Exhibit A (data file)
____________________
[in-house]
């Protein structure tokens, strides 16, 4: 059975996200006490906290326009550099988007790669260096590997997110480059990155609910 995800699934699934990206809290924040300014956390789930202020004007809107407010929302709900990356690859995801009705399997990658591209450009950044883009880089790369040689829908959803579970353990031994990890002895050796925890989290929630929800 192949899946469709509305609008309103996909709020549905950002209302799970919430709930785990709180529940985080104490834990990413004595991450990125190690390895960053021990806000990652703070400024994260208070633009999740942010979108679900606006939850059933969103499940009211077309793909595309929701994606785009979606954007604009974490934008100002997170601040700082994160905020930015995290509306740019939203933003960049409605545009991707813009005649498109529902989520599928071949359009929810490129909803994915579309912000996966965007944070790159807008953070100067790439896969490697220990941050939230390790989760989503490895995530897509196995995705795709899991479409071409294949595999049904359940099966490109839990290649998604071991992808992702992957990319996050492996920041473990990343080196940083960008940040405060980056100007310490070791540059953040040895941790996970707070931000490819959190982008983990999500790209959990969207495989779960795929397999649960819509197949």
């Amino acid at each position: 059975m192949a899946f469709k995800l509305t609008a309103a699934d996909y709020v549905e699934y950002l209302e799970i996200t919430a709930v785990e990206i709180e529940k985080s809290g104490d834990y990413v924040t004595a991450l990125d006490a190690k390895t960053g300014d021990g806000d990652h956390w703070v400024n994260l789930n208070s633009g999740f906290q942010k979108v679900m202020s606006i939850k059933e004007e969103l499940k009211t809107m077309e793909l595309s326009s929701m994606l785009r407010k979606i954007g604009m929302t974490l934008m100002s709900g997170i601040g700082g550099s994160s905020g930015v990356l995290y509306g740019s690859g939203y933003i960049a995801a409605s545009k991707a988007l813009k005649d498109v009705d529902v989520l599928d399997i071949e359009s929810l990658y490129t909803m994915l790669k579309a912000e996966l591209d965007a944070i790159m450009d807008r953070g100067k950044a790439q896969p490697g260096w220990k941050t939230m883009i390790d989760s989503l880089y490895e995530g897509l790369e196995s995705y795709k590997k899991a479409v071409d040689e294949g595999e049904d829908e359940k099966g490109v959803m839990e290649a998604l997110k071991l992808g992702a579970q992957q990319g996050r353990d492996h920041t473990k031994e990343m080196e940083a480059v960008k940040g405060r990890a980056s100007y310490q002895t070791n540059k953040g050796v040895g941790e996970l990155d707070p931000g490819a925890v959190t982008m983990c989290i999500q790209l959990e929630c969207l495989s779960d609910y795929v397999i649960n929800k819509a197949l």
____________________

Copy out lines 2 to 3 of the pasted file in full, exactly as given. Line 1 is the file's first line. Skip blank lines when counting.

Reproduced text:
């Protein structure tokens, strides 16, 4: 059975996200006490906290326009550099988007790669260096590997997110480059990155609910 995800699934699934990206809290924040300014956390789930202020004007809107407010929302709900990356690859995801009705399997990658591209450009950044883009880089790369040689829908959803579970353990031994990890002895050796925890989290929630929800 192949899946469709509305609008309103996909709020549905950002209302799970919430709930785990709180529940985080104490834990990413004595991450990125190690390895960053021990806000990652703070400024994260208070633009999740942010979108679900606006939850059933969103499940009211077309793909595309929701994606785009979606954007604009974490934008100002997170601040700082994160905020930015995290509306740019939203933003960049409605545009991707813009005649498109529902989520599928071949359009929810490129909803994915579309912000996966965007944070790159807008953070100067790439896969490697220990941050939230390790989760989503490895995530897509196995995705795709899991479409071409294949595999049904359940099966490109839990290649998604071991992808992702992957990319996050492996920041473990990343080196940083960008940040405060980056100007310490070791540059953040040895941790996970707070931000490819959190982008983990999500790209959990969207495989779960795929397999649960819509197949």
């Amino acid at each position: 059975m192949a899946f469709k995800l509305t609008a309103a699934d996909y709020v549905e699934y950002l209302e799970i996200t919430a709930v785990e990206i709180e529940k985080s809290g104490d834990y990413v924040t004595a991450l990125d006490a190690k390895t960053g300014d021990g806000d990652h956390w703070v400024n994260l789930n208070s633009g999740f906290q942010k979108v679900m202020s606006i939850k059933e004007e969103l499940k009211t809107m077309e793909l595309s326009s929701m994606l785009r407010k979606i954007g604009m929302t974490l934008m100002s709900g997170i601040g700082g550099s994160s905020g930015v990356l995290y509306g740019s690859g939203y933003i960049a995801a409605s545009k991707a988007l813009k005649d498109v009705d529902v989520l599928d399997i071949e359009s929810l990658y490129t909803m994915l790669k579309a912000e996966l591209d965007a944070i790159m450009d807008r953070g100067k950044a790439q896969p490697g260096w220990k941050t939230m883009i390790d989760s989503l880089y490895e995530g897509l790369e196995s995705y795709k590997k899991a479409v071409d040689e294949g595999e049904d829908e359940k099966g490109v959803m839990e290649a998604l997110k071991l992808g992702a579970q992957q990319g996050r353990d492996h920041t473990k031994e990343m080196e940083a480059v960008k940040g405060r990890a980056s100007y310490q002895t070791n540059k953040g050796v040895g941790e996970l990155d707070p931000g490819a925890v959190t982008m983990c989290i999500q790209l959990e929630c969207l495989s779960d609910y795929v397999i649960n929800k819509a197949l």